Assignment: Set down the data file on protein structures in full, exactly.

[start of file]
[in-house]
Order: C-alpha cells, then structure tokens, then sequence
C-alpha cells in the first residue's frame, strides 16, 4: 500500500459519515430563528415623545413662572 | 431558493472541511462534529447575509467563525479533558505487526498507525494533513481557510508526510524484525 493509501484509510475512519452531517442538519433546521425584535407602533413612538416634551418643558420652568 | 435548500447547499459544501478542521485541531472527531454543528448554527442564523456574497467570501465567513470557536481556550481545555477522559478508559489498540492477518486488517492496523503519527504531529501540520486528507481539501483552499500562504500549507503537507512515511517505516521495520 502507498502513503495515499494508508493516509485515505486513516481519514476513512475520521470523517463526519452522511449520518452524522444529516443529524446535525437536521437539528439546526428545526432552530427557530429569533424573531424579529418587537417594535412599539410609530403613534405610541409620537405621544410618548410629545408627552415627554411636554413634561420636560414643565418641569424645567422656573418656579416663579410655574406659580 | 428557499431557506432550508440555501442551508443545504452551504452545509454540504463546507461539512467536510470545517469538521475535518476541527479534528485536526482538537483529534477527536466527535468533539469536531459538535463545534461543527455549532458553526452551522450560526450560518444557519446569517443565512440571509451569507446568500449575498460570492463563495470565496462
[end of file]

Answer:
[in-house]
Order: C-alpha cells, then structure tokens, then sequence
C-alpha cells in the first residue's frame, strides 16, 4: 500500500459519515430563528415623545413662572 | 431558493472541511462534529447575509467563525479533558505487526498507525494533513481557510508526510524484525 493509501484509510475512519452531517442538519433546521425584535407602533413612538416634551418643558420652568 | 435548500447547499459544501478542521485541531472527531454543528448554527442564523456574497467570501465567513470557536481556550481545555477522559478508559489498540492477518486488517492496523503519527504531529501540520486528507481539501483552499500562504500549507503537507512515511517505516521495520 502507498502513503495515499494508508493516509485515505486513516481519514476513512475520521470523517463526519452522511449520518452524522444529516443529524446535525437536521437539528439546526428545526432552530427557530429569533424573531424579529418587537417594535412599539410609530403613534405610541409620537405621544410618548410629545408627552415627554411636554413634561420636560414643565418641569424645567422656573418656579416663579410655574406659580 | 428557499431557506432550508440555501442551508443545504452551504452545509454540504463546507461539512467536510470545517469538521475535518476541527479534528485536526482538537483529534477527536466527535468533539469536531459538535463545534461543527455549532458553526452551522450560526450560518444557519446569517443565512440571509451569507446568500449575498460570492463563495470565496462